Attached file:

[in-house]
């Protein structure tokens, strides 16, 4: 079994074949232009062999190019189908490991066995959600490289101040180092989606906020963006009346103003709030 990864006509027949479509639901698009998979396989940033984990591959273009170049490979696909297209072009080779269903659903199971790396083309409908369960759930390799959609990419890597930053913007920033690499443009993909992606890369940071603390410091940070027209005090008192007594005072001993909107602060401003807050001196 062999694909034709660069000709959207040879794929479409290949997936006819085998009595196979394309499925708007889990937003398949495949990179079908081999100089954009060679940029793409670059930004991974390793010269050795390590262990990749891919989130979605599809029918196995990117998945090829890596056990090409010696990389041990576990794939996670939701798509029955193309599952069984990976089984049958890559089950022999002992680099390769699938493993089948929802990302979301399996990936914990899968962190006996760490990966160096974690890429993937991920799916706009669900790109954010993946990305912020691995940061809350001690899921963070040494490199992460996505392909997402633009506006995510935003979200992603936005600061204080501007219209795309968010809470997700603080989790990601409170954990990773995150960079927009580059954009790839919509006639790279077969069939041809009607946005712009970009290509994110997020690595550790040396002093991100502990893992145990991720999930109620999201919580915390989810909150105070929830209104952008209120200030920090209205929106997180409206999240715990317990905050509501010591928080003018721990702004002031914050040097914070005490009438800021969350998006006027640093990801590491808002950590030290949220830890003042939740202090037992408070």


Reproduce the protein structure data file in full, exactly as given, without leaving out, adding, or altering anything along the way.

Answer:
[in-house]
């Protein structure tokens, strides 16, 4: 079994074949232009062999190019189908490991066995959600490289101040180092989606906020963006009346103003709030 990864006509027949479509639901698009998979396989940033984990591959273009170049490979696909297209072009080779269903659903199971790396083309409908369960759930390799959609990419890597930053913007920033690499443009993909992606890369940071603390410091940070027209005090008192007594005072001993909107602060401003807050001196 062999694909034709660069000709959207040879794929479409290949997936006819085998009595196979394309499925708007889990937003398949495949990179079908081999100089954009060679940029793409670059930004991974390793010269050795390590262990990749891919989130979605599809029918196995990117998945090829890596056990090409010696990389041990576990794939996670939701798509029955193309599952069984990976089984049958890559089950022999002992680099390769699938493993089948929802990302979301399996990936914990899968962190006996760490990966160096974690890429993937991920799916706009669900790109954010993946990305912020691995940061809350001690899921963070040494490199992460996505392909997402633009506006995510935003979200992603936005600061204080501007219209795309968010809470997700603080989790990601409170954990990773995150960079927009580059954009790839919509006639790279077969069939041809009607946005712009970009290509994110997020690595550790040396002093991100502990893992145990991720999930109620999201919580915390989810909150105070929830209104952008209120200030920090209205929106997180409206999240715990317990905050509501010591928080003018721990702004002031914050040097914070005490009438800021969350998006006027640093990801590491808002950590030290949220830890003042939740202090037992408070």